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Fuel Pricing and Subsidy Reforms in Asia after the 2014 Oil Price Crash: a Comparative Study of Strategies

S&P Global Ratings

COP24 Special Edition Shining A Light On Climate Finance

S&P Dow Jones Indices

Considering the Risk from Future Carbon Prices

S&P Global Ratings

Plugging the Climate Adaptation Gap with High Resilience Benefit Investments

Empowering Public Private Collaboration in Infrastructure


Fuel Pricing and Subsidy Reforms in Asia after the 2014 Oil Price Crash: a Comparative Study of Strategies

A sustained plunge in benchmark crude oil prices from a peak of around $115/barrel in June 2014 to $30-50/barrel levels through the first half of 2016 provided a major impetus to governments across Asia to resume cutting back their fossil fuel subsidies and accelerating energy pricing reforms, which had been all but suspended in the years following the 2008 Global Financial Crisis.

Liberalization of oil products pricing in developing Asia’s major consuming countries has occurred in fits and starts over the decades, often dictated by the price cycles in the international markets, with every upswing in prices halting or sometimes even reversing the progress made during a period of low prices. Though GFC had sent Brent crude crashing nearly 74% from its historic high of more than $146 in July 2008 to a trough of around $36 by the end of that year, Asian governments, wrapped up in economic woes and concerns over inflation driven by their monetary easing, stood still on fuel subsidies in the months that followed. By the fourth quarter of 2009, crude had climbed back to around $80/barrel. It then went on to settle in a relatively high band of around $110-120 over the period of early 2011 to Q3 2014.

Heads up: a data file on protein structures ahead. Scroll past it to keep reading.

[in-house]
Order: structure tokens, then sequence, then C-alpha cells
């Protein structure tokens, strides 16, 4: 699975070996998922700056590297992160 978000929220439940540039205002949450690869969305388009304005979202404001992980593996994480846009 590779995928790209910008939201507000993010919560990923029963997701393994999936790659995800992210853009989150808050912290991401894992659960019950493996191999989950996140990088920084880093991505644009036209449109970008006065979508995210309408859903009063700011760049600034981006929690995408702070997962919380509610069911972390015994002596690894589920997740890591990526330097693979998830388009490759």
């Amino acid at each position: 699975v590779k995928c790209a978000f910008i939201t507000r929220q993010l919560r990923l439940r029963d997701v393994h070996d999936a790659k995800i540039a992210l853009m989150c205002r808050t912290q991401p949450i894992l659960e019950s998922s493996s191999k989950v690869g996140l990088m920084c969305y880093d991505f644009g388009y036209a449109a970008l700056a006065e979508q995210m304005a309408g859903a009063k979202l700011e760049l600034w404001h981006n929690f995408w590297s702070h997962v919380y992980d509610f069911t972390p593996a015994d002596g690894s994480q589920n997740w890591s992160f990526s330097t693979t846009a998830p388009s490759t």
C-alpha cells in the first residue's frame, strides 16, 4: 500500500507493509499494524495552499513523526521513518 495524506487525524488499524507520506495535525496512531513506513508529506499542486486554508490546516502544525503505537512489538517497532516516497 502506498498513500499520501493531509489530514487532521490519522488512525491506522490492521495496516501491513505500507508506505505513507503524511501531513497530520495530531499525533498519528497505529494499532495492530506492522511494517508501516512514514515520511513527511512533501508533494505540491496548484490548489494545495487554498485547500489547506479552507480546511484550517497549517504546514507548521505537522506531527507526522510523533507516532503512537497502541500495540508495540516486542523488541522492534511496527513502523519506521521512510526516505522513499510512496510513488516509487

Withdrawing fuel subsidies from populations accustomed to cheap oil is especially difficult when international oil prices are high and the gap with subsidized fuel prices in the domestic market is big. The crude price tailspin that began in mid- 2014, however, largely eliminated that hurdle.

As declining international prices of fuels converged with their subsidized rates, calling an end to subsidies lost some of its political sensitivity. Besides, this time round, not only were the countries on a more solid economic footing, but the view that crude prices would likely remain depressed for a few more years as the market gradually worked its way out of oversupply and historically high inventory overhang in the absence of an OPEC intervention, encouraged bigger and bolder moves toward liberalization.

The Paris agreement on climate change adopted by 195 countries in December 2015 (Conference of Parties or COP21) served as a fresh reminder of the environmental imperative of adopting market pricing for consumer fuels.



COP24 Special Edition Shining A Light On Climate Finance

Highlights

− Green loans are evolving, with the Climate Bond Initiative forecasting nearly $1 trillion in green bond issuance by 2020.

− Despite the uptick in green bond and loan issuance, the market still remains relatively small, especially compared to the universe of assets comprising CLO 2.0 transactions.

− In our view, a green CLO market has large growth potential, boosted by regulatory initiatives and emerging interest from both issuers and investors in 2018.

− We built a hypothetical rating scenario for a green CLO to compare and contrast the underlying portfolio and structure with a typical European CLO 2.0 transaction.

− Our hypothetical green CLO analysis showed that green loans may have different fundamental characteristics to corporate loans, such as lower asset yields, higher credit quality, and higher recovery rates assumptions.

The global collateralized loan obligation (CLO) market has experienced a rebirth (2010 in the U.S. and 2013 in Europe). New issuance continues to increase due to investor familiarity with the product, as well as low historical default rates. While a market for green assets, such as green loans and bonds has been established for a while, although still of a relative size, a sustainable securitization market is still in its infancy. Considering the challenge in financing the amounts, S&P Global Ratings expects green CLOs to play a role in increasing the private sector presence in the sustainable finance market.